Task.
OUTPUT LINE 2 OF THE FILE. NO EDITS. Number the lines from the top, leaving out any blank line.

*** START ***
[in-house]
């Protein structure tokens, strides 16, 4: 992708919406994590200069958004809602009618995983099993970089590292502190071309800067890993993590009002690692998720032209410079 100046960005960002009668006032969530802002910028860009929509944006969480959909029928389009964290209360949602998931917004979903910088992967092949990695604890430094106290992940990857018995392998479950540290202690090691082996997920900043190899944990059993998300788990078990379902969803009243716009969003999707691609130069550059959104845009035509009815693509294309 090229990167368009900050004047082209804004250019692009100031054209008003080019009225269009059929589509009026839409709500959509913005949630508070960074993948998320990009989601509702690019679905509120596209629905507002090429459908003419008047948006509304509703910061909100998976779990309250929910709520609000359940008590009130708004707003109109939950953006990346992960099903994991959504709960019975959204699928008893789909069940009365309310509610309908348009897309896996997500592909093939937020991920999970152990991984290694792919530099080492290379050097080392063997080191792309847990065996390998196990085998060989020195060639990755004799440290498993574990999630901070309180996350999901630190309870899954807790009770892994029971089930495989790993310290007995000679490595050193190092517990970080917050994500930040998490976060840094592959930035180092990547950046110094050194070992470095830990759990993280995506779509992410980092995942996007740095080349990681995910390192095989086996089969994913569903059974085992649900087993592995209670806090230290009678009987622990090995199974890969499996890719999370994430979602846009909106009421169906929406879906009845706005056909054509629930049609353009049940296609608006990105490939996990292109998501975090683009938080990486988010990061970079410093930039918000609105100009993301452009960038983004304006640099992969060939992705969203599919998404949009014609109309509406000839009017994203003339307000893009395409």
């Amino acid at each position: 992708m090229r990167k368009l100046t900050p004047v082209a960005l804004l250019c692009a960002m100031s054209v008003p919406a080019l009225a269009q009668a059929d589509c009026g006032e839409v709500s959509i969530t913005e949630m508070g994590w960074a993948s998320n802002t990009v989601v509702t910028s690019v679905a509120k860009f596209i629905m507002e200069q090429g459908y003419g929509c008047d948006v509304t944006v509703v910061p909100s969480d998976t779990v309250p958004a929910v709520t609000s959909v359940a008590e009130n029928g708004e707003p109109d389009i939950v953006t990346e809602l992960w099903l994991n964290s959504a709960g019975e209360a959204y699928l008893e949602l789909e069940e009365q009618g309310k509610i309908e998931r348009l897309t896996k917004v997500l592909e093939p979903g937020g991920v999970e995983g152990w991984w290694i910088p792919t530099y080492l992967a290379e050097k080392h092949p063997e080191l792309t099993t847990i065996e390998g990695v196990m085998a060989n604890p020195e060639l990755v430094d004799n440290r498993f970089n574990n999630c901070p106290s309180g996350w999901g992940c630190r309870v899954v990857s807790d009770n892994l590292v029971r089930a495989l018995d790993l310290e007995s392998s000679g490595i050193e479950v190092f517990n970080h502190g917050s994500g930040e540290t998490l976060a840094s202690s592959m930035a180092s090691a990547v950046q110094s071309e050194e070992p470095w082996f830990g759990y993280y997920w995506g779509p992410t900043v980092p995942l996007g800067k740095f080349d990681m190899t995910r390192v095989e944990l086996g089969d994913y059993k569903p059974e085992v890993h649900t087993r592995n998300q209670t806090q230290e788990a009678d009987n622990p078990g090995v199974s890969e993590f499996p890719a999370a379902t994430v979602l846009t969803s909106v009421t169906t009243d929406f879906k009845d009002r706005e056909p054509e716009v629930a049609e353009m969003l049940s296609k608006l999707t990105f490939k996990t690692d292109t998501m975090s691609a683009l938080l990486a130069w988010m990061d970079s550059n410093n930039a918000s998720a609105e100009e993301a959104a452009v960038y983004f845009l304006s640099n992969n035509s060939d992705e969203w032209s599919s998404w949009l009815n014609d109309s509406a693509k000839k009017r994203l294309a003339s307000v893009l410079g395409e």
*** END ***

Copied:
């Protein structure tokens, strides 16, 4: 992708919406994590200069958004809602009618995983099993970089590292502190071309800067890993993590009002690692998720032209410079 100046960005960002009668006032969530802002910028860009929509944006969480959909029928389009964290209360949602998931917004979903910088992967092949990695604890430094106290992940990857018995392998479950540290202690090691082996997920900043190899944990059993998300788990078990379902969803009243716009969003999707691609130069550059959104845009035509009815693509294309 090229990167368009900050004047082209804004250019692009100031054209008003080019009225269009059929589509009026839409709500959509913005949630508070960074993948998320990009989601509702690019679905509120596209629905507002090429459908003419008047948006509304509703910061909100998976779990309250929910709520609000359940008590009130708004707003109109939950953006990346992960099903994991959504709960019975959204699928008893789909069940009365309310509610309908348009897309896996997500592909093939937020991920999970152990991984290694792919530099080492290379050097080392063997080191792309847990065996390998196990085998060989020195060639990755004799440290498993574990999630901070309180996350999901630190309870899954807790009770892994029971089930495989790993310290007995000679490595050193190092517990970080917050994500930040998490976060840094592959930035180092990547950046110094050194070992470095830990759990993280995506779509992410980092995942996007740095080349990681995910390192095989086996089969994913569903059974085992649900087993592995209670806090230290009678009987622990090995199974890969499996890719999370994430979602846009909106009421169906929406879906009845706005056909054509629930049609353009049940296609608006990105490939996990292109998501975090683009938080990486988010990061970079410093930039918000609105100009993301452009960038983004304006640099992969060939992705969203599919998404949009014609109309509406000839009017994203003339307000893009395409």